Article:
If you care about web performance, you are likely to know and use tools such as WebPagetest, HTTP Archive, YSlow, Boomerang, etc. Whether your level is novice or expert with these tools, using them is only one side of the coin. What about contributing back to them? Those tools are open source which means you - whether you are a novice or an expert - can help out.
Open source represents one aspect of the web performance community. User group (meetups) focused on web performance are another.
In this post, I will explain how you can get started and get involved in our continuously growing community.
Open Source Contributions
There are many ways one can contribute to performance open source projects. The first common step is usually to find the source repository. This information is typically found on the project’s official website. Look for links such as “Contribute”, “Source Code” or “Fork me on GitHub”. For instance, see the YSlow website, which includes a link to the “Source” in the top navigation as well as a “Fork me on GitHub” banner in the top left corner:
Most open source projects nowadays are hosted on GitHub or Google Code. Here are the repositories for some of the most popular web performance related ones:
1. Contribute code:
Now that you’ve located the repository, it’s time to contribute! Do you have an idea for a new feature? Did you find a bug or see an issue in the bug tracker that you can resolve? Implement the new functionality or create a fix and send a patch back to the author (or submit a pull request if the project is on GitHub).
2. Testing and bug reports:
Not a developer or don’t think you have the coding chops? Not a problem. There are other ways to contribute. If you encounter a bug as you use the software, make sure to report the issue in the bug tracker. Chances are that if you encounter a problem, others might as well, but make sure to search the bug tracker first. In addition to bugs, you can submit feature requests or enhancement suggestions. As an example, this is the bug tracker for the HTTP archive project.
3. Help with user support:
Users might encounter issues and in turn will have some questions. A first place to look is the issue tracker. If you see an issue for which you know the solution, feel free to give an answer to the original poster. Other places to look at are mailings lists or IRC channels. Here is some user feedback for the ShowSlow project.
4. Contribute to the documentation or website:
As you read the documentation, report any error you might find. If you have writing skills, maybe you can help? Do you see any mistakes or missing information? Do you have suggestions for new howtos or guides? Write them! Often projects are using wikis which make it easy to add or edit content. If the documentation is not available in your native language, consider translating it. The same can be done for the project’s website: you can help maintain it with new content, corrections, translations, etc. For instance, this is the YSlow user documentation wiki.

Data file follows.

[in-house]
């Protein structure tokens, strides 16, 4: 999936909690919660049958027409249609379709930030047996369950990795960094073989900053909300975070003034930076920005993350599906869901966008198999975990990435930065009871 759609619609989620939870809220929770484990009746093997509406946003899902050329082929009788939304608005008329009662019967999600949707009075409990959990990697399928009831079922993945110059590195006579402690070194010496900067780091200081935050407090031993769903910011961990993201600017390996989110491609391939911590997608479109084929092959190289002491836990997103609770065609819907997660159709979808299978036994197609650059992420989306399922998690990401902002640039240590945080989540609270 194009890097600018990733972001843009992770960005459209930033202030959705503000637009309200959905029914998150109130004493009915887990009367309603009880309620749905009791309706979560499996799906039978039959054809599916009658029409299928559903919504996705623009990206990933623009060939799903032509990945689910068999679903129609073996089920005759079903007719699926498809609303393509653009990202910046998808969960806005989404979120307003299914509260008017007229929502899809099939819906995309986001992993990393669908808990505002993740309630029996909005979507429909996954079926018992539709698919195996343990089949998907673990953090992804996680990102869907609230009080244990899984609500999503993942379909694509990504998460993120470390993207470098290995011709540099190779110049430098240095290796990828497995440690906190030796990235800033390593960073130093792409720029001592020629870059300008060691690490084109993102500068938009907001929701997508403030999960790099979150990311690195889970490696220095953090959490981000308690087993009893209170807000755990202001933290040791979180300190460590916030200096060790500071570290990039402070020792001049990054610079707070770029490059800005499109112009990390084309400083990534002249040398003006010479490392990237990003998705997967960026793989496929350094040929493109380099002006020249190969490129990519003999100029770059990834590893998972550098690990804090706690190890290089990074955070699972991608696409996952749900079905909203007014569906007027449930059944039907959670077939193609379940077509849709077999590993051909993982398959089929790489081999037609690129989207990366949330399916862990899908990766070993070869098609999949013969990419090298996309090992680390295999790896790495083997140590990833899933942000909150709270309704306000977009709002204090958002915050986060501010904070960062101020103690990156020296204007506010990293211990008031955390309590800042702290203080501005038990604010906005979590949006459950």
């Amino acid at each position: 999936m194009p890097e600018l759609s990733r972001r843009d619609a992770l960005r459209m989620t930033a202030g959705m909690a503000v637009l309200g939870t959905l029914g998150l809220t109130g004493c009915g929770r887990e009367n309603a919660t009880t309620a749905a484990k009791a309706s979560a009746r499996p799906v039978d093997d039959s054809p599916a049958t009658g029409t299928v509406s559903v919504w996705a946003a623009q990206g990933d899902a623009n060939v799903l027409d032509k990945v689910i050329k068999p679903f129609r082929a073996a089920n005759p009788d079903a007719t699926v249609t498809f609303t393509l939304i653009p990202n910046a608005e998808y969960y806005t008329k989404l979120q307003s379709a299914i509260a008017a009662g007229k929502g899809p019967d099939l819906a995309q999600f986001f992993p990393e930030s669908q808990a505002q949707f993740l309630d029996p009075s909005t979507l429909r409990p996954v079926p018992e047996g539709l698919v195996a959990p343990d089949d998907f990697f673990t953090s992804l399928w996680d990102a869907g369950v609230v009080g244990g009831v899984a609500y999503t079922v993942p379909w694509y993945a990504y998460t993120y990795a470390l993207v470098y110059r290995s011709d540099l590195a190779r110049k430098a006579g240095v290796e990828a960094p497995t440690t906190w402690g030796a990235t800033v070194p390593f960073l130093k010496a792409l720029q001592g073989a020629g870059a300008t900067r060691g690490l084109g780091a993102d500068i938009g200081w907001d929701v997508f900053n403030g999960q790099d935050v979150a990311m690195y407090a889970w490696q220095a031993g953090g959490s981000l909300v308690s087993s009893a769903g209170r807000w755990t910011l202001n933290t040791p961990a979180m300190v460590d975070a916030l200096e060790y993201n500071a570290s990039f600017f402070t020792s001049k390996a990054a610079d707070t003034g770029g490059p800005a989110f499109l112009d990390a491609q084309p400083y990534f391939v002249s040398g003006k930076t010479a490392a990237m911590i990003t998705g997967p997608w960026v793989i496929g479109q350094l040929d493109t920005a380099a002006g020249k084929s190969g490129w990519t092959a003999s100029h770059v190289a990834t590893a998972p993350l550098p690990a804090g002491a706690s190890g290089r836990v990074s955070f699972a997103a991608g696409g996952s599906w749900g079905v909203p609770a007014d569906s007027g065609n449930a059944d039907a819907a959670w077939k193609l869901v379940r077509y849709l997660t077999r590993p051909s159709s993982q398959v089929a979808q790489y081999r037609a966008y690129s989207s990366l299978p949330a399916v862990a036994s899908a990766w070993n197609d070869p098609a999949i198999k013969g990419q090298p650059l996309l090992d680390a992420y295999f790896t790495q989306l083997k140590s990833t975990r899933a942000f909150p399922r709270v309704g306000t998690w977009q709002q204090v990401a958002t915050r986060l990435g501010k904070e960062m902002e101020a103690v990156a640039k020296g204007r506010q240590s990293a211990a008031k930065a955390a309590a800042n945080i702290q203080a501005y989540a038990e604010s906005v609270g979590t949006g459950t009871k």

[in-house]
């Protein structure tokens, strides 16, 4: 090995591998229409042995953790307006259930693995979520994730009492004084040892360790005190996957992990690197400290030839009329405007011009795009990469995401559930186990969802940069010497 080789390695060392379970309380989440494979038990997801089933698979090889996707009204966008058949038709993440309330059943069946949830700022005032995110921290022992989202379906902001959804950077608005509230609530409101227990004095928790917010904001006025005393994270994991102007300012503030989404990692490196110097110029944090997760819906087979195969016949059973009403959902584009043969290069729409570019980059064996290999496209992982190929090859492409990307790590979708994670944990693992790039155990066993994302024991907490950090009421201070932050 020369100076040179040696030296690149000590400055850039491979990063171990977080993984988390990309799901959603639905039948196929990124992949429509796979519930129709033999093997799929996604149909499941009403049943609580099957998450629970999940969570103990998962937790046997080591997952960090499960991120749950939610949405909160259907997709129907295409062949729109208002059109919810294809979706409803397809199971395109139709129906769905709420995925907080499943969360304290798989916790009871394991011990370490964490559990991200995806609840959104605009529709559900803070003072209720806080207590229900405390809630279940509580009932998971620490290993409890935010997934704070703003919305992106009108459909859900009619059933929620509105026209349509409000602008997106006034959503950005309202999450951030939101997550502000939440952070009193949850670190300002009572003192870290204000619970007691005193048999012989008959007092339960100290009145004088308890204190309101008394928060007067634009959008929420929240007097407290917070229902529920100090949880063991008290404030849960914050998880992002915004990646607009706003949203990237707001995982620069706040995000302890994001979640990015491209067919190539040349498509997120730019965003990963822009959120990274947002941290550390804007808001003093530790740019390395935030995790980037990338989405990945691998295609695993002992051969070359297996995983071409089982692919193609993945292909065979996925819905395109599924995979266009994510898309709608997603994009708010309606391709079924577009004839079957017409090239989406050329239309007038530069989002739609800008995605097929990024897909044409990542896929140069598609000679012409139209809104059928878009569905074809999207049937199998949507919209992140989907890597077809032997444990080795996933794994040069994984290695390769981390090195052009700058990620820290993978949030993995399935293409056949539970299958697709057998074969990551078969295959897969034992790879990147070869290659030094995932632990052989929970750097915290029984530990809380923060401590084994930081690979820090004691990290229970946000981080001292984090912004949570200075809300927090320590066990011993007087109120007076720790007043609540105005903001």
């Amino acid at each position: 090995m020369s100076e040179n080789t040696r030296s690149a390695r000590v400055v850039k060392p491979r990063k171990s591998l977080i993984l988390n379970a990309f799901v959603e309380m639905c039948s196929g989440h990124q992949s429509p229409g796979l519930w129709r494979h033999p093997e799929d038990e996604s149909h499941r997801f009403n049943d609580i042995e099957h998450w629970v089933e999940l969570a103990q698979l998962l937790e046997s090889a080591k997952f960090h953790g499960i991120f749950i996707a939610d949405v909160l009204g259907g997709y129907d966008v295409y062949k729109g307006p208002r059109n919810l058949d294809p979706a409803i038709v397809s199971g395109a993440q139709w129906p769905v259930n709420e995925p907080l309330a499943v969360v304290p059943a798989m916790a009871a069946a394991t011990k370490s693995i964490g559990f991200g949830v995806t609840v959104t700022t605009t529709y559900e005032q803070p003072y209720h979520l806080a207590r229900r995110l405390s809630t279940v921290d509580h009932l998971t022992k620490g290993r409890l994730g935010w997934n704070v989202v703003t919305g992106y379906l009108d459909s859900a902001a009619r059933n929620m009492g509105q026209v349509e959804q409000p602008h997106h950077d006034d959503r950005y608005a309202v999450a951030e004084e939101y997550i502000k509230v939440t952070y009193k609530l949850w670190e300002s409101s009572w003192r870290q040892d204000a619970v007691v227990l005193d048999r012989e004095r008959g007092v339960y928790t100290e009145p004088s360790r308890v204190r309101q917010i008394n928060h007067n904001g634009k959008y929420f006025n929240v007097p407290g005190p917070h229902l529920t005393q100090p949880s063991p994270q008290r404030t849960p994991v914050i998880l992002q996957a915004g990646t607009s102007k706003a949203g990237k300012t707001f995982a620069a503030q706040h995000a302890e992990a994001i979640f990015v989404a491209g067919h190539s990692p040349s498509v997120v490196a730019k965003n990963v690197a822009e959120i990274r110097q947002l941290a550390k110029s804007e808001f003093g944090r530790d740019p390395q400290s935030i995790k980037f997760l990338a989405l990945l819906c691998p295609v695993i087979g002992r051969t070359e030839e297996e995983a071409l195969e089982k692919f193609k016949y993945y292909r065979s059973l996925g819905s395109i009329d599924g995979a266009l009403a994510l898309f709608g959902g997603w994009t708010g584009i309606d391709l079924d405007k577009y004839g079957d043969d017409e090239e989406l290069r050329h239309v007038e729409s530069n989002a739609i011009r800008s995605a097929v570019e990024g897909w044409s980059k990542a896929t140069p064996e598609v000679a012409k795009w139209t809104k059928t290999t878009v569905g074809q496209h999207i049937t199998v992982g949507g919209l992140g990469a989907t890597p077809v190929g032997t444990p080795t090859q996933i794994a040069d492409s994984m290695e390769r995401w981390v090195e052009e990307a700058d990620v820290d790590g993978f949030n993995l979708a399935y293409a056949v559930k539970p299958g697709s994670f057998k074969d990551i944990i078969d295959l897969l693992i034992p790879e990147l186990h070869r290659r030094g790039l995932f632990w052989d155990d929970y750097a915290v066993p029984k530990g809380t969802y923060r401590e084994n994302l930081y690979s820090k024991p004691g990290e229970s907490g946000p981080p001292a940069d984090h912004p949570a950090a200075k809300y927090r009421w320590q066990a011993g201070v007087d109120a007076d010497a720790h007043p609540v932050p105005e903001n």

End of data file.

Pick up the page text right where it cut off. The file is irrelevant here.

5. Give financial support:
Open source projects are often run by individuals on their spare time and personal money. If you want to support the project, donate some money (look for a “Donate” link) or have your company offer to sponsor the project.
6. Live instances:
What about providing hosting? Do you have bandwidth and/or hardware available? Tools like WebPagetest or ShowSlow provide live instances hosted all over the world. Do you have a hosting location to offer? Get in touch! You’ll find the contact information on the project’s website. The following page for instance, gives details about hosting a WebPagetest instance.
7. Thank yous:
A very simple gesture, yet really appreciated by open source developers: express your appreciation and thank them. It’s as simple as a @mention on Twitter, but why not send a nice email or a post card?
These are a few ideas to get started with open source. Still not sure where to start? Just ask where you can help! I am sure the project owners will be happy to indicate where help is needed.
Open source projects are an important element of the performance community. Meetups are another great way to participate. There are quite a few performance meetup groups already. Check them out!
Don’t see one close to you? You could start one. I’ve seen three different formats so far. First, the classic tech talk with Q&A: a speaker gives a presentation on performance followed by a Q&A session. Second, the Meet 4 Speed: an open format where attendees can show their work on performance or bring a problem and get help from others. Finally, the drink up: meet over a performance enhancing pint (I shamelessly stole that line from my good friend Aaron) and talk shop with performance people.
Are you or your company working on really cool performance projects? Do you have some results or metrics to share? I love when companies are sharing their success stories (“We implemented the following web performance tweaks and we increased our sales by X%”!). Propose a talk to your local meetup. As an organizer myself, I am always looking for people that have interesting things to share on web performance.
There are a couple of other suggestions that I think are worth mentioning.
The first is blogging: you can share your knowledge with others on your own blog or as a guest blogger (see the Performance Calendar for instance).
And let’s not forget forums: one example is the forum hosted by the WebPagetest project . This is a good place to find some help on performance or help others.
This is what the Speed Awareness Month is about. Share the #webperf love: evangelize performance best practices, raise awereness and help improve the invaluable tools from our web performance toolbox.
Do you have feedback on this post? Feel free to comment below or to contact me via Twitter (@jphpsf).